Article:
Jesse and Katie spent their childhood on the move: new towns, new schools, new friends. As their parents bought, fixed-up and sold old houses from Kerouac’s Lowell, Mass., to far western New Hampshire to the Atlantic seaside, Jesse played hide-and-seek in a graveyard near the Vermont border and braved hurricanes on Hampton Beach. In adulthood, his newspaper career took him through a deadly Ohio tornado, a New Hampshire primary, and then to North Carolina, where he spent five years with The News & Observer, much of it as a crime reporter. Katie graduated Milligan College in 2007 and joined the publishing industry. In 2011, brother and sister both left the struggling corporate media to pursue their own independent creative projects. Controlling their own schedules accelerated the recording process, and they finished the last five songs of their full-length self-titled album in six months -- half as much time as the first five.

The songs sketch characters from Jesse’s travels: street kids in California, weary worshippers at the communion rail, generous bartenders, hard-up songwriters in seedy pubs, a flirty piano-teacher in a hipster nightclub, a fatal attraction, a lonely divorcé in Paris, a sleepy baby in her parents’ arms. “Once I got out of my cloistered world, I found it wasn’t so easy to figure out who were the good guys and who were the bad guys,” Jesse said. “That’s what The Pinkerton Raid is all about. I always thought Jesse James was a stupid name, but once I grew up I decided to embrace it. The James Gang is fascinating. There’s the outlaw mystique, plus a kind of Robin-Hood legend – robbing the rich and becoming heroes for the poor, even if they didn’t actually share what they stole. And then you’ve got the Pinkerton National Detective Agency, these private, mercenary police like Blackwater, firebombing the James Ranch on behalf of the train barons. They killed Jesse’s and Frank’s half brother and maimed his mom. Who do you root for? I’m usually writing about the good and the bad I see in the very same people, including me.”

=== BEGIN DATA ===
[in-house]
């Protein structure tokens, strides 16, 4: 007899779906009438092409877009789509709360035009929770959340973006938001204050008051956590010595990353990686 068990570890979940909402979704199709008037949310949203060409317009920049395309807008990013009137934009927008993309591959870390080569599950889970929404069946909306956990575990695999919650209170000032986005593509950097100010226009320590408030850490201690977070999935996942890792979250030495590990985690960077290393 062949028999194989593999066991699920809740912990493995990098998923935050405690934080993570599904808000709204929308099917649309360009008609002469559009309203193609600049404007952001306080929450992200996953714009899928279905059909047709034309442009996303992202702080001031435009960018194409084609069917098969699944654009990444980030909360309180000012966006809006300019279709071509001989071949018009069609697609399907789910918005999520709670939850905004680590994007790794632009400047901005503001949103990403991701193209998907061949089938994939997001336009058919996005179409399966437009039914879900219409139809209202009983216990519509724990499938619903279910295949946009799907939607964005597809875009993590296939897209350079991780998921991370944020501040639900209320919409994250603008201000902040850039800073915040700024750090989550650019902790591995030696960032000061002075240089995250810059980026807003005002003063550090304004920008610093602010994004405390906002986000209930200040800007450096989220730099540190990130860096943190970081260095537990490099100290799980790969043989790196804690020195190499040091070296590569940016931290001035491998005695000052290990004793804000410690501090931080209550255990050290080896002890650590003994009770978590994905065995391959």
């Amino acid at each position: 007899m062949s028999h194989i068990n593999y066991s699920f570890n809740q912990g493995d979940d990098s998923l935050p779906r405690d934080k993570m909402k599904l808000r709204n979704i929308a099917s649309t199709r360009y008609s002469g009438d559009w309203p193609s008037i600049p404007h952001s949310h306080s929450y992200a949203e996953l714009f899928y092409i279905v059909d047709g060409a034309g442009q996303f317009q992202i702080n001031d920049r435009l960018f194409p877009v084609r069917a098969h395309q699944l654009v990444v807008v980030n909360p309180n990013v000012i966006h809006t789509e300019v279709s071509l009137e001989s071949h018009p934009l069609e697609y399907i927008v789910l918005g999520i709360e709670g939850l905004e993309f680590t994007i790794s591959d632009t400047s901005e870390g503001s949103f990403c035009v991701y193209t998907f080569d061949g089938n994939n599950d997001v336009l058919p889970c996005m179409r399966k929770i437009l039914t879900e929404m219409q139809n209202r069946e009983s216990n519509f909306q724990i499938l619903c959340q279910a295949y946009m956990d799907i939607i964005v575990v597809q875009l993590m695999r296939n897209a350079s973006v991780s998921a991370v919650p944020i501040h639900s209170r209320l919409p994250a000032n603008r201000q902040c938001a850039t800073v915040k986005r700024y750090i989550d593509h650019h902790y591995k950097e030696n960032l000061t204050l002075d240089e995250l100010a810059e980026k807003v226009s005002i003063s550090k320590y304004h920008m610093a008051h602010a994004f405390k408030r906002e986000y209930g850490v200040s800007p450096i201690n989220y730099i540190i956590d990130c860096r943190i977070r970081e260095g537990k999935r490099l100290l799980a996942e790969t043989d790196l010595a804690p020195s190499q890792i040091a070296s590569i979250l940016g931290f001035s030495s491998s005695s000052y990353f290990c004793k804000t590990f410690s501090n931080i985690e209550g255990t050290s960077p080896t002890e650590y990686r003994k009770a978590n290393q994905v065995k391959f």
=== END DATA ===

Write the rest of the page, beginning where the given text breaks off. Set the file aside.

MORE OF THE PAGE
These stories float among Katie’s layered keyboards and lush harmonies, Jesse’s pensive melodies and groovy bass lines and Kris’ sparkling guitar textures and soaring background vocals. Kris was inspired by Ritchie Valens and Buddy Holly tribute films as a kid in the ’80s then felt the tremors of the Seattle grunge revolution all the way across the country in rural Georgia. The big dynamic changes and haunting melodies still resonate in his hollow-body guitar. The band came together in the retro-pop renaissance of North Carolina’s Triangle region, sharing strong influences like the Beatles, Fleetwood Mac and Neil Young with a core of local acts. But other influences emerge, from the jazzy Americana of Over the Rhine to the anthemic indie rock of Arcade Fire and The National.

Studio wizard Mark Williams collaborated with producer Jeff Crawford (Mount Moriah, Brett Harris, Mandolin Orange, Luego, The Tomahawks, Skylar Gudasz, Roman Candle, Max Indian) to blend these disparate influences into a sound at once familiar and still unpredictable, from loungey piano pop to atmospheric rock to quirky folk balladry. These 10 songs can entertain, but they also explore deeper themes like abundance and scarcity, racial division and the purpose of art, hearkening back to Jesse and Katie’s Dad strumming Vietnam protest songs on college campuses in the early ‘70s. It’s sonic storytelling set to outlaw pop, both sensual and sacred, usually at the same time: honest, sad and danceable, like playing in the cemetery.